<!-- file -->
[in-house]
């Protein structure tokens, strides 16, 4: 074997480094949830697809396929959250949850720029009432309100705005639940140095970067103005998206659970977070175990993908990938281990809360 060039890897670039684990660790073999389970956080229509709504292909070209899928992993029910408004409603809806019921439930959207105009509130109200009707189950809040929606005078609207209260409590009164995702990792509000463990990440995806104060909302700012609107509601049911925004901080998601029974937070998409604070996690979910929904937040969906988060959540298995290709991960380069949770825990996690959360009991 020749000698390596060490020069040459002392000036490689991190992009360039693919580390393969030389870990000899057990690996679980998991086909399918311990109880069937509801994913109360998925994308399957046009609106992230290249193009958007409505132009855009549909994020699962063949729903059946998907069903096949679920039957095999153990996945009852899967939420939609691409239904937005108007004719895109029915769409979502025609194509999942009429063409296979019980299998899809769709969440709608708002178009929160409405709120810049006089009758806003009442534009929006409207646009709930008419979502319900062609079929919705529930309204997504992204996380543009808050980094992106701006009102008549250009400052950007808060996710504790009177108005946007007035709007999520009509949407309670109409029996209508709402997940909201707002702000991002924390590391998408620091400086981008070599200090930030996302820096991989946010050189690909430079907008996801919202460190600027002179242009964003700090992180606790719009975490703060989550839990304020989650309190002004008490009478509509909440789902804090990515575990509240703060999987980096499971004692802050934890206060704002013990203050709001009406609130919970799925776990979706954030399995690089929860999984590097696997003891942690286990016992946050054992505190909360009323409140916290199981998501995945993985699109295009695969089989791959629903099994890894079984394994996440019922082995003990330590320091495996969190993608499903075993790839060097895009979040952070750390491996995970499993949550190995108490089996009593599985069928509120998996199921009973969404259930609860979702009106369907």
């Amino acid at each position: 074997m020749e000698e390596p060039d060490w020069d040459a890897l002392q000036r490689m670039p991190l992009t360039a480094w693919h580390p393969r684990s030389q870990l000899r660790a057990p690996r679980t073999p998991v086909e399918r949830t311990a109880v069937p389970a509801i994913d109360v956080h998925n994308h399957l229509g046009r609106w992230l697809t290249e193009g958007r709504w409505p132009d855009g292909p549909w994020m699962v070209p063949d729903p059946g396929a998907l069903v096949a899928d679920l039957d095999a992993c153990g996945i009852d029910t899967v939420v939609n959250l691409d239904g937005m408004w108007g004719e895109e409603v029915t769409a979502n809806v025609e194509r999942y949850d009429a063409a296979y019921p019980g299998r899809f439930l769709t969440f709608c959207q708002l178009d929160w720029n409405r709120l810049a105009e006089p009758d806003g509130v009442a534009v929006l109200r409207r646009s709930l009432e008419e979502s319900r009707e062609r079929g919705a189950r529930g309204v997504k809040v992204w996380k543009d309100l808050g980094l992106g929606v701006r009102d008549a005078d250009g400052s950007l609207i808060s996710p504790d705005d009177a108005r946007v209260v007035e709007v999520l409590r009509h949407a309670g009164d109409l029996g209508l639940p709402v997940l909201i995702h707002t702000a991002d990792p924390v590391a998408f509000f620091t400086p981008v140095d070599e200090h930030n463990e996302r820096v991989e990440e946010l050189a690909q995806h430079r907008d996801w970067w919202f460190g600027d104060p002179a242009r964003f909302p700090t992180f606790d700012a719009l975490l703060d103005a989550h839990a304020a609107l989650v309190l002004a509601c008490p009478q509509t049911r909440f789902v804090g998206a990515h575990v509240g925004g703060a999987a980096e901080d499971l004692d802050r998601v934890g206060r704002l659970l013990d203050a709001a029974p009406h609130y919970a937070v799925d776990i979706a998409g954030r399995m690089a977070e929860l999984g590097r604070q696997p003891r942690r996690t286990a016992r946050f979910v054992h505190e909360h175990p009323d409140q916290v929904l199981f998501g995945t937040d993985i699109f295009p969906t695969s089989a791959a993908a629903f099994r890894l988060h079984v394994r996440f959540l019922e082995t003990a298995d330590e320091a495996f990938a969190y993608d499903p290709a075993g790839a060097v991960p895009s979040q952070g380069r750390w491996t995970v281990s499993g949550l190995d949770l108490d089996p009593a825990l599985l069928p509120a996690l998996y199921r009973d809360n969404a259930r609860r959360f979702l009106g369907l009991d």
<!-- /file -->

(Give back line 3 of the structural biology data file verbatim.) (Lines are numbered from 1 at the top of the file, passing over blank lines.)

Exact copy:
């Amino acid at each position: 074997m020749e000698e390596p060039d060490w020069d040459a890897l002392q000036r490689m670039p991190l992009t360039a480094w693919h580390p393969r684990s030389q870990l000899r660790a057990p690996r679980t073999p998991v086909e399918r949830t311990a109880v069937p389970a509801i994913d109360v956080h998925n994308h399957l229509g046009r609106w992230l697809t290249e193009g958007r709504w409505p132009d855009g292909p549909w994020m699962v070209p063949d729903p059946g396929a998907l069903v096949a899928d679920l039957d095999a992993c153990g996945i009852d029910t899967v939420v939609n959250l691409d239904g937005m408004w108007g004719e895109e409603v029915t769409a979502n809806v025609e194509r999942y949850d009429a063409a296979y019921p019980g299998r899809f439930l769709t969440f709608c959207q708002l178009d929160w720029n409405r709120l810049a105009e006089p009758d806003g509130v009442a534009v929006l109200r409207r646009s709930l009432e008419e979502s319900r009707e062609r079929g919705a189950r529930g309204v997504k809040v992204w996380k543009d309100l808050g980094l992106g929606v701006r009102d008549a005078d250009g400052s950007l609207i808060s996710p504790d705005d009177a108005r946007v209260v007035e709007v999520l409590r009509h949407a309670g009164d109409l029996g209508l639940p709402v997940l909201i995702h707002t702000a991002d990792p924390v590391a998408f509000f620091t400086p981008v140095d070599e200090h930030n463990e996302r820096v991989e990440e946010l050189a690909q995806h430079r907008d996801w970067w919202f460190g600027d104060p002179a242009r964003f909302p700090t992180f606790d700012a719009l975490l703060d103005a989550h839990a304020a609107l989650v309190l002004a509601c008490p009478q509509t049911r909440f789902v804090g998206a990515h575990v509240g925004g703060a999987a980096e901080d499971l004692d802050r998601v934890g206060r704002l659970l013990d203050a709001a029974p009406h609130y919970a937070v799925d776990i979706a998409g954030r399995m690089a977070e929860l999984g590097r604070q696997p003891r942690r996690t286990a016992r946050f979910v054992h505190e909360h175990p009323d409140q916290v929904l199981f998501g995945t937040d993985i699109f295009p969906t695969s089989a791959a993908a629903f099994r890894l988060h079984v394994r996440f959540l019922e082995t003990a298995d330590e320091a495996f990938a969190y993608d499903p290709a075993g790839a060097v991960p895009s979040q952070g380069r750390w491996t995970v281990s499993g949550l190995d949770l108490d089996p009593a825990l599985l069928p509120a996690l998996y199921r009973d809360n969404a259930r609860r959360f979702l009106g369907l009991d």